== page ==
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Healthcare Automation: Do Robots Have a Place in Medicine?


In clinics and hospitals nationwide, healthcare providers are seeing the impacts of growing technology and are being forced to adapt to a constantly evolving healthcare landscape. And as technology becomes more capable, its potential to take on traditionally “human” tasks becomes reality. Computers can perform tasks reliably and repetitively, all while recording, storing and, at times, analyzing data for subsequent use, something human error cannot compete with. Even further, the growth of artificial intelligence (AI) and machine learning has opened doors to improve efficiency, quality and affordability.

On June 5 and 6, the Boston Device Talks conference brought together engineering, manufacturing, product development and other medical device professionals to discuss recent advancements in the field. Much discussion surrounded the automation and digitalization of healthcare and the role of robotics and AI in this evolution. Though there is great variation in the degrees of tech adoption, there is widespread acknowledgement of its inevitable growth and eventual role in everyday clinical practice. Technology will only become more perfect and powerful, so innovating alongside change rather than against it will likely yield greater progress.

As with any change, there are those who resist and those who embrace the opportunities it brings about. While the practice of medicine has traditionally been founded in interpersonal relationships between patient and provider, the increasing demand for services has created need for more optimized care delivery, which has largely been enabled by technology. We can leverage such advancements to create a future in which physicians focus more on high-level, strategic decisions, while much of the day-to-day minutiae that currently burden our system can be automated.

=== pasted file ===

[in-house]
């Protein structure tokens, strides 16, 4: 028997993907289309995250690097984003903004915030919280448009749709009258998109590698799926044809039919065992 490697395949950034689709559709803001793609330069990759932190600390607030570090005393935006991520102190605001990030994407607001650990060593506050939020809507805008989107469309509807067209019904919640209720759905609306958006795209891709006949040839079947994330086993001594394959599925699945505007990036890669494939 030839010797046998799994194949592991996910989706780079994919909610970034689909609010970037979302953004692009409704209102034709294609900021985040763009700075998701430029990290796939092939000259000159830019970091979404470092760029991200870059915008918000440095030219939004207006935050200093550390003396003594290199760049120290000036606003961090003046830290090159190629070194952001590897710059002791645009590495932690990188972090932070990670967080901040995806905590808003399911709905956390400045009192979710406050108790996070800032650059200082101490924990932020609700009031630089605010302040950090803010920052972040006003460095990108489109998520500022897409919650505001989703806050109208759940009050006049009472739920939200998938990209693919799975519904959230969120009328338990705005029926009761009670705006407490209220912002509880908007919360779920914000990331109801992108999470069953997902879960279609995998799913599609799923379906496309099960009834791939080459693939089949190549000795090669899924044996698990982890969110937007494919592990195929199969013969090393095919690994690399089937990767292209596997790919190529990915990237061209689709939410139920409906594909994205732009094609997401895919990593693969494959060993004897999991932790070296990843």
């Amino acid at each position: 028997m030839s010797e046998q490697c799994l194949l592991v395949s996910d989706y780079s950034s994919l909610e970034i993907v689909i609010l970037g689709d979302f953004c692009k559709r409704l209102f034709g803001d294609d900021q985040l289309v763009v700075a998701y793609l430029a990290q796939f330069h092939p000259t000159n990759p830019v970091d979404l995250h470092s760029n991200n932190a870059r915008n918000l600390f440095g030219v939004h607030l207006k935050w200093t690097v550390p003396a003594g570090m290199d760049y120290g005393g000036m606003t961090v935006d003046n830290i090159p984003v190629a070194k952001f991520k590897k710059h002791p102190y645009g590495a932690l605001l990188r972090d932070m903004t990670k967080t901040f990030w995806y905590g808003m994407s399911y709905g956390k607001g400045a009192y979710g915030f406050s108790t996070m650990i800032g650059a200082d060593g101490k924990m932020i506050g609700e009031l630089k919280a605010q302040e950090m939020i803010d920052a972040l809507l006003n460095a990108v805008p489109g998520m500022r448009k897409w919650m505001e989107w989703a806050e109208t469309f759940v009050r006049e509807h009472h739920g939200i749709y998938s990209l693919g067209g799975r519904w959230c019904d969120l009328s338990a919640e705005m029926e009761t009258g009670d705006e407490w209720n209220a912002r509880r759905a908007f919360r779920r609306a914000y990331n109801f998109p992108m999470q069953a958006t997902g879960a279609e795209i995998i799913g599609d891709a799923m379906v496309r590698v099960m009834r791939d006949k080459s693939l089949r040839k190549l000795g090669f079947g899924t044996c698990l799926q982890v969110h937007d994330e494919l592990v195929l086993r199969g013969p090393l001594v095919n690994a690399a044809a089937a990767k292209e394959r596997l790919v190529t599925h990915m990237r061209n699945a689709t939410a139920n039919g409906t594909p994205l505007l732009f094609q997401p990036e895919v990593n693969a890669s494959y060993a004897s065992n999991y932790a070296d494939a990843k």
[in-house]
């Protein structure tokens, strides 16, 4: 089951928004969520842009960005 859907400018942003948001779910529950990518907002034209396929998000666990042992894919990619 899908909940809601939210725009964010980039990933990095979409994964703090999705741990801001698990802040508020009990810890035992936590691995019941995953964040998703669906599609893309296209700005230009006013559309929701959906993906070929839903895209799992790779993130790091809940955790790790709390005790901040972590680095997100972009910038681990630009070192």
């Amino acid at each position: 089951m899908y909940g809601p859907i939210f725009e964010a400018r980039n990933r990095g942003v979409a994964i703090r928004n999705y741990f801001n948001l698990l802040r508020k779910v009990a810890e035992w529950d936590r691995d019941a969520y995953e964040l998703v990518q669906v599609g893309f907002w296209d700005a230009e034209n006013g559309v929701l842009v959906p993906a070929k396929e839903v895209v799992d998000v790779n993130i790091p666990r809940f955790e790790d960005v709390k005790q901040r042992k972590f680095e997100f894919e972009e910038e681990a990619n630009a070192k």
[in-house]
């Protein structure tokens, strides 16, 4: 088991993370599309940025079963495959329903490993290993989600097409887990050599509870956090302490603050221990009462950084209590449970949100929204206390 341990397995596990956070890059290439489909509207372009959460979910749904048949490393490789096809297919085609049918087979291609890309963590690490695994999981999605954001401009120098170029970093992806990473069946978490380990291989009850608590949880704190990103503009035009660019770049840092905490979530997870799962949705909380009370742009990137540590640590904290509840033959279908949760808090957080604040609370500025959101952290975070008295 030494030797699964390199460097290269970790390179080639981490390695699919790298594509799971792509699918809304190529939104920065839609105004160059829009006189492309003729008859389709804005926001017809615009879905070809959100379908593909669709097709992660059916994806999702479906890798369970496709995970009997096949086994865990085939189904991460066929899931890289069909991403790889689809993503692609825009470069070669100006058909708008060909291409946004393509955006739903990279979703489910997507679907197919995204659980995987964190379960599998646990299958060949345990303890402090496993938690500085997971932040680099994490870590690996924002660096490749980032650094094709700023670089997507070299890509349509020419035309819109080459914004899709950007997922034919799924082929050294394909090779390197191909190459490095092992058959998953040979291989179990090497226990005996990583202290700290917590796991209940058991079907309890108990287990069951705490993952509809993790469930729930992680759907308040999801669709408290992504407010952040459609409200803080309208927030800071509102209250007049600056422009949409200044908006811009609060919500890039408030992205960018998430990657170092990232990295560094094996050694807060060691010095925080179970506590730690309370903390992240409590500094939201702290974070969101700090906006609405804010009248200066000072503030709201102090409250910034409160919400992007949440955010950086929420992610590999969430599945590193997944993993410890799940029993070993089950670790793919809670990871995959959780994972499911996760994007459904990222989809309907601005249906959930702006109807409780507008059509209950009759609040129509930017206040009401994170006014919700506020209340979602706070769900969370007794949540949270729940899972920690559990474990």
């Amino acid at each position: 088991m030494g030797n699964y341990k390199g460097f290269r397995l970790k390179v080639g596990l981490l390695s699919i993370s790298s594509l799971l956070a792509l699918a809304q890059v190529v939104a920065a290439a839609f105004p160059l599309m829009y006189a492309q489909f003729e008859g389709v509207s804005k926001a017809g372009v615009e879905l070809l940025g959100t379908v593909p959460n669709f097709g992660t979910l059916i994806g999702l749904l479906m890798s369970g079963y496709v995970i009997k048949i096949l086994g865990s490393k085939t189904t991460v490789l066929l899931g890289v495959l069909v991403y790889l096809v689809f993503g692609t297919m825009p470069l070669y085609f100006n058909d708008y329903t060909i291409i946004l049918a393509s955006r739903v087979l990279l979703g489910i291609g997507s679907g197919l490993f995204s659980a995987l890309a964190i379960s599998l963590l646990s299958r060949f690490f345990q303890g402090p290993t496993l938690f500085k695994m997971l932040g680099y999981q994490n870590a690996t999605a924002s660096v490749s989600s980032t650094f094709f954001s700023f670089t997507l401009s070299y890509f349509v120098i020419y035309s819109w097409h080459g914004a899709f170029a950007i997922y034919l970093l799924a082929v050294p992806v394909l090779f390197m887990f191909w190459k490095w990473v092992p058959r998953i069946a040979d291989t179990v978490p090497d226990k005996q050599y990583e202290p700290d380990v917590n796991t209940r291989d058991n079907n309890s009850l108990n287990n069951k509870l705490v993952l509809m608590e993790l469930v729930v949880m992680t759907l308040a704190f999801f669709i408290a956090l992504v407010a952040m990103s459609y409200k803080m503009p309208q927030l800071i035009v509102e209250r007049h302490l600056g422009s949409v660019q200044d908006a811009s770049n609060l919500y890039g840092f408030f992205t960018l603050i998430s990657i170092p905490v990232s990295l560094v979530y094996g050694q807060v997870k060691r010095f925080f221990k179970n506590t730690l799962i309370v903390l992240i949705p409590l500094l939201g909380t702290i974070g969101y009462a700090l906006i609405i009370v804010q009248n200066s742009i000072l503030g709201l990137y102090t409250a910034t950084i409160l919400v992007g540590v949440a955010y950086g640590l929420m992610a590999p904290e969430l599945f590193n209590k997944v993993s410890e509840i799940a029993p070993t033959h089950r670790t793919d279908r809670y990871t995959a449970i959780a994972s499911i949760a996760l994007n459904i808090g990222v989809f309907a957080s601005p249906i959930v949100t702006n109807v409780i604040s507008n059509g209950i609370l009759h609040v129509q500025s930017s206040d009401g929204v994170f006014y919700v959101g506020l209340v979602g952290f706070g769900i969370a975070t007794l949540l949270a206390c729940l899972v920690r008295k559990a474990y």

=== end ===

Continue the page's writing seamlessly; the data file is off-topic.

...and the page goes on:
As Gregory Fischer, Ph.D., professor at Worcester Polytechnic Institute, commented, “The goal is not to disrupt the system but to enhance it.”

We do not want an entirely autonomous system, but we want actionable data to be provided to better inform clinical decision-making. Fischer noted that “data de-risks autonomy,” so having good data helps optimize the technology to be safer and more effective and thus lower risk.

Not only do we have to adapt to new technology, but technology also has to adapt to changes in health. As David Knapp, Ph.D., vice president of R&D at Boston Scientific, said in his keynote, the burden of chronic disease is increasing, so there needs to be a shift of focus from acute transactional care to earlier disease detection and monitoring. Solutions must be population-centered, understanding clinical needs while responding to the voice of the consumer, which is not just the patient but also the provider, payer and organizational system. These are key to driving a shared vision among all stakeholders.

Through collaboration, we can speed innovation, allowing us to realize the full potential of medical devices and technology on improving health and wellness.

Caroline Yang, M.D., is a resident physician in internal medicine at Brown with an interest in the intersection of medicine, health policy and innovation. Her clinical insight and understanding of the business of medicine gives her unique perspective on the exciting advances within medical practice and the healthcare industry.

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